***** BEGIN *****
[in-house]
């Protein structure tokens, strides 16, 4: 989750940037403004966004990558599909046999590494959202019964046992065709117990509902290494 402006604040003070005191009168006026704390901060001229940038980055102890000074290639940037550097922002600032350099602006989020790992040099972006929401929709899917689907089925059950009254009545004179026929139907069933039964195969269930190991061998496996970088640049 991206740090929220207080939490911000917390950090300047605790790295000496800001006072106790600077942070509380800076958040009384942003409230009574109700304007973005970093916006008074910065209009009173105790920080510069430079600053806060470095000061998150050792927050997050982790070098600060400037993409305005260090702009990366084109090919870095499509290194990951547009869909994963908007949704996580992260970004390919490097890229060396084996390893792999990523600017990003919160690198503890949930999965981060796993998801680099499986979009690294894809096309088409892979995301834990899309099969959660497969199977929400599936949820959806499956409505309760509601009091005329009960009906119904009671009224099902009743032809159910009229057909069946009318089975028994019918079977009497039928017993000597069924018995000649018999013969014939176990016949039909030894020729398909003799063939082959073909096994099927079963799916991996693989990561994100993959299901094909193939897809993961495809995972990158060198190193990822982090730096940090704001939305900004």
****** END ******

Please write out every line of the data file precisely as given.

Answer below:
[in-house]
């Protein structure tokens, strides 16, 4: 989750940037403004966004990558599909046999590494959202019964046992065709117990509902290494 402006604040003070005191009168006026704390901060001229940038980055102890000074290639940037550097922002600032350099602006989020790992040099972006929401929709899917689907089925059950009254009545004179026929139907069933039964195969269930190991061998496996970088640049 991206740090929220207080939490911000917390950090300047605790790295000496800001006072106790600077942070509380800076958040009384942003409230009574109700304007973005970093916006008074910065209009009173105790920080510069430079600053806060470095000061998150050792927050997050982790070098600060400037993409305005260090702009990366084109090919870095499509290194990951547009869909994963908007949704996580992260970004390919490097890229060396084996390893792999990523600017990003919160690198503890949930999965981060796993998801680099499986979009690294894809096309088409892979995301834990899309099969959660497969199977929400599936949820959806499956409505309760509601009091005329009960009906119904009671009224099902009743032809159910009229057909069946009318089975028994019918079977009497039928017993000597069924018995000649018999013969014939176990016949039909030894020729398909003799063939082959073909096994099927079963799916991996693989990561994100993959299901094909193939897809993961495809995972990158060198190193990822982090730096940090704001939305900004």